One construct is completely new in ECMAScript 6: generators [5]. You can create one via a generator function declaration:
    function *generatorFunction(arg1, arg2) {
        ...
    }
Or via a generator method definition (which can also be used in classes):
    let obj = {
        *generatorMethod() {
            ...
        }
    };
Generator functions are an unfortunate mix of the old and the new. Like function declarations, they have dynamic this. And there are no generator function expressions.

In my opinion, a better choice would be to replace generator function declarations with generator arrow functions. Or at least to additionally introduce the latter, with an asterisk somewhere. For example:

    const generatorFunction = (arg1, arg2) =>* {
        ...
    };
Alas, this idea has been explicitly rejected for ECMAScript 6, due to syntactic issues.

Avoiding function expressions

There are two cases where you may think you need old-school function expressions with dynamic this. This section shows you that you don’t.

Functions with this as an implicit parameter

Some libraries use this as an implicit parameter:
    var $button = $('#myButton');
    $button.on('click', function () {
        this.classList.toggle('clicked');
    });
If you are using such a library, you have no choice but to use functione expressions. If you are considering using this pattern for your own library then know that you don’t have to. You can always introduce an explicit parameter, instead:
    var $button = $('#myButton');
    $button.on('click', target => {
        target.classList.toggle('clicked');
    });
As an added benefit, the this of the surrounding scope remains accessible.

Adding methods to an object

To add a method to an existing object in ECMAScript 5, you use a function expression:
    MyClass.prototype.foo = function (arg1, arg2) {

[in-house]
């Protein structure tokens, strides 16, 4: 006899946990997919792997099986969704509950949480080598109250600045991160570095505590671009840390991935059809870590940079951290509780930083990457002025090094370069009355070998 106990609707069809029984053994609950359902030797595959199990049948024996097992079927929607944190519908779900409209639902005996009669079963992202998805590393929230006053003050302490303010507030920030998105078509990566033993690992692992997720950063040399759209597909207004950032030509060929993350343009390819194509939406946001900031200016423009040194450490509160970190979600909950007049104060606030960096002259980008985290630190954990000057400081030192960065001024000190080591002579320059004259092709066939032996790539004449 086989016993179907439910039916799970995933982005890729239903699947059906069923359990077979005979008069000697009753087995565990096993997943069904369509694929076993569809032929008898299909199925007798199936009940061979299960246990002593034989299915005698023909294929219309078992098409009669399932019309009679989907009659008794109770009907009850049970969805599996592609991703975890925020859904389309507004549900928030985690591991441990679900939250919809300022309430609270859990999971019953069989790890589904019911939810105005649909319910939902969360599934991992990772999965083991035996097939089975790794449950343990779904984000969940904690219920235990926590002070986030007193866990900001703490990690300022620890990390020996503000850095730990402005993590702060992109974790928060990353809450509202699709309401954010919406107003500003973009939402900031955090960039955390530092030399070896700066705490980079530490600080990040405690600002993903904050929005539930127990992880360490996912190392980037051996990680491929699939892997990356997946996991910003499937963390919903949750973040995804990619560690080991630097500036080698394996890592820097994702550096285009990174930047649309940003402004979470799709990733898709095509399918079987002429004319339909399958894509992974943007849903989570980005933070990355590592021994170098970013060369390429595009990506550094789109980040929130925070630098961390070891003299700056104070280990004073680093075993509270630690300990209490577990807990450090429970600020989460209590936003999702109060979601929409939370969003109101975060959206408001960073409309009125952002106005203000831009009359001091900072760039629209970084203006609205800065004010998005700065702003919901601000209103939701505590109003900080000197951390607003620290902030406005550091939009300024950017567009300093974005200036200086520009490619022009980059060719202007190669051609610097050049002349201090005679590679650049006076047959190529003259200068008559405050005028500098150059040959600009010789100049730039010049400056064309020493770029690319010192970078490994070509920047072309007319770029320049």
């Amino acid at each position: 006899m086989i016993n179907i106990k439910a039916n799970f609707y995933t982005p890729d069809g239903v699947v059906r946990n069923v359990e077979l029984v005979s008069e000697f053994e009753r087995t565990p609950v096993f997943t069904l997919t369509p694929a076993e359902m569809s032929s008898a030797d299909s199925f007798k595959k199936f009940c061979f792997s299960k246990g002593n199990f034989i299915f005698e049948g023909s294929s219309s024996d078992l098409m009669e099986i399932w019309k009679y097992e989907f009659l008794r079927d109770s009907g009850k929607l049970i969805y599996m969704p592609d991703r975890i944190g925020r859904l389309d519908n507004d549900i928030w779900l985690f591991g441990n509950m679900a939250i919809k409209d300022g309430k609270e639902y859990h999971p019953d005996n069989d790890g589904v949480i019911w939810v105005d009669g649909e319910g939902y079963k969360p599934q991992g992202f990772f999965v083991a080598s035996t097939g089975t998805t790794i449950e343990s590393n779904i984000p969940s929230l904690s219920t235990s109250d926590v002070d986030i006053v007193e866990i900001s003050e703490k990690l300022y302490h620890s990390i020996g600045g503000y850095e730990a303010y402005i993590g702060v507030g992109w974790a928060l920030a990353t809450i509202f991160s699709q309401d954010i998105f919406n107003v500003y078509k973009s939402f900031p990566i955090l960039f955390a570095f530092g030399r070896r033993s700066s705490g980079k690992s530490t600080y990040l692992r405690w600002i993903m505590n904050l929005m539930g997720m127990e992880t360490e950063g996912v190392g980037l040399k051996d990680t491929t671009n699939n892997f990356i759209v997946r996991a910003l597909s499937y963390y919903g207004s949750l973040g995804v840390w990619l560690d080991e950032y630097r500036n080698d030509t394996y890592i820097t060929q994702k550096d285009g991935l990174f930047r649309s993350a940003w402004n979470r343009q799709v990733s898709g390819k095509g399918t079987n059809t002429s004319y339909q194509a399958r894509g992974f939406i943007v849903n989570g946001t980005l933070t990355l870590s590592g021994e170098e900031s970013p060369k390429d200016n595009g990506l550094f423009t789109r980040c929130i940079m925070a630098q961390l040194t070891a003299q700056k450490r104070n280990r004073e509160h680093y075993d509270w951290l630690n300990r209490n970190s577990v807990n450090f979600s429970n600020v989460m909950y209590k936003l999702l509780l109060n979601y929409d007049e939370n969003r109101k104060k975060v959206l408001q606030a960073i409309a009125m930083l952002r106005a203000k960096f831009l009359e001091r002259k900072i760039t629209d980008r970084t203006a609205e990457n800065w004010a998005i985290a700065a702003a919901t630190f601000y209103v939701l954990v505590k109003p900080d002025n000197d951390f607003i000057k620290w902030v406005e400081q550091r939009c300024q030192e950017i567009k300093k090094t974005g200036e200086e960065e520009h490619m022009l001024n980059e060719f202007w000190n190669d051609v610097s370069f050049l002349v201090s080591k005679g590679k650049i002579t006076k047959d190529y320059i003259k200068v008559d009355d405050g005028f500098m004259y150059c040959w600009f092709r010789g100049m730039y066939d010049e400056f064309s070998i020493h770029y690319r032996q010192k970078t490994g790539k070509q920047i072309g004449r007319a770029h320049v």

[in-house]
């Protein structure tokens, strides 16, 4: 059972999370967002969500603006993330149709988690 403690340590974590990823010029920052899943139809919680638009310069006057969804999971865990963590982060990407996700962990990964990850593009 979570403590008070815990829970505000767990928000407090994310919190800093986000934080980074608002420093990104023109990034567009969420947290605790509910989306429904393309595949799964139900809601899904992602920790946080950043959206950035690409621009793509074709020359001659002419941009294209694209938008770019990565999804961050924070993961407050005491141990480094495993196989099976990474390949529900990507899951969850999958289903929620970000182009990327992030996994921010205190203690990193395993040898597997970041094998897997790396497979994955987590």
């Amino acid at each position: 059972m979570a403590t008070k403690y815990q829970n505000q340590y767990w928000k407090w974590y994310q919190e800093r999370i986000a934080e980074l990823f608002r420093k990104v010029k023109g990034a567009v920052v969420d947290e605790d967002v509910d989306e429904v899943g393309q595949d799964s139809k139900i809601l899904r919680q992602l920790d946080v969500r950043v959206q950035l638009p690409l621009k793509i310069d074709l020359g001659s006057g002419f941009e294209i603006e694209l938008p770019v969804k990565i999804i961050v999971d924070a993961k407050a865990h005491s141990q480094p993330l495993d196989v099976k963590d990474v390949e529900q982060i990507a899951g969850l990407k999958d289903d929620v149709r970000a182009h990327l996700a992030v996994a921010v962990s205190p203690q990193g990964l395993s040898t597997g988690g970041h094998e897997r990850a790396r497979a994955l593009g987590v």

...
    };
In ECMAScript 6, you can use Object.assign() and a method definition inside an object literal:
    Object.assign(MyClass.prototype, {
        foo(arg1, arg2) {
            ...
        }
    });

Conclusion

The large amount of callable entities in ECMAScript 6 can be a bit overwhelming at first. But they do help with the three problems of using functions for everything (#1 confusing, #2 can be used incorrectly, #3 dynamic this where you don’t want it):
  1. The clear separation of concerns makes things less confusing, especially for newcomers: classes replace constructors, blocks replace IIFEs, the keyword function does not appear when you define a method, etc.
  2. ECMAScript 6 prevents some incorrect uses of functions, but not many: you will get an exception if you invoke a class as a function. Calling extracted methods as functions remains a problem.
  3. Arrow functions eliminate the pitfall of inadvertently shadowing this.

References

  1. JavaScript variable scoping and its pitfalls
  2. ECMAScript.next: arrow functions and method definitions
  3. Expressions versus statements in JavaScript
  4. ECMAScript.next: classes
  5. Iterators and generators in ECMAScript 6